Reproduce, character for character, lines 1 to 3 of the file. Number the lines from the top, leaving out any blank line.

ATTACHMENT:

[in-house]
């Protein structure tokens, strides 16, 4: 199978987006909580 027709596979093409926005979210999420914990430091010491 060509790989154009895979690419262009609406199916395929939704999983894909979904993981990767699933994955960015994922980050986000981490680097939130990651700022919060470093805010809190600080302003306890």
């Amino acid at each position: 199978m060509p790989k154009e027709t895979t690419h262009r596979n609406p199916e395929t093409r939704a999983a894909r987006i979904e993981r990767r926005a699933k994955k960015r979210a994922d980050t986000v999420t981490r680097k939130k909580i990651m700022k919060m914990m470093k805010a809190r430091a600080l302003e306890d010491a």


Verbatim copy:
[in-house]
């Protein structure tokens, strides 16, 4: 199978987006909580 027709596979093409926005979210999420914990430091010491 060509790989154009895979690419262009609406199916395929939704999983894909979904993981990767699933994955960015994922980050986000981490680097939130990651700022919060470093805010809190600080302003306890």
């Amino acid at each position: 199978m060509p790989k154009e027709t895979t690419h262009r596979n609406p199916e395929t093409r939704a999983a894909r987006i979904e993981r990767r926005a699933k994955k960015r979210a994922d980050t986000v999420t981490r680097k939130k909580i990651m700022k919060m914990m470093k805010a809190r430091a600080l302003e306890d010491a």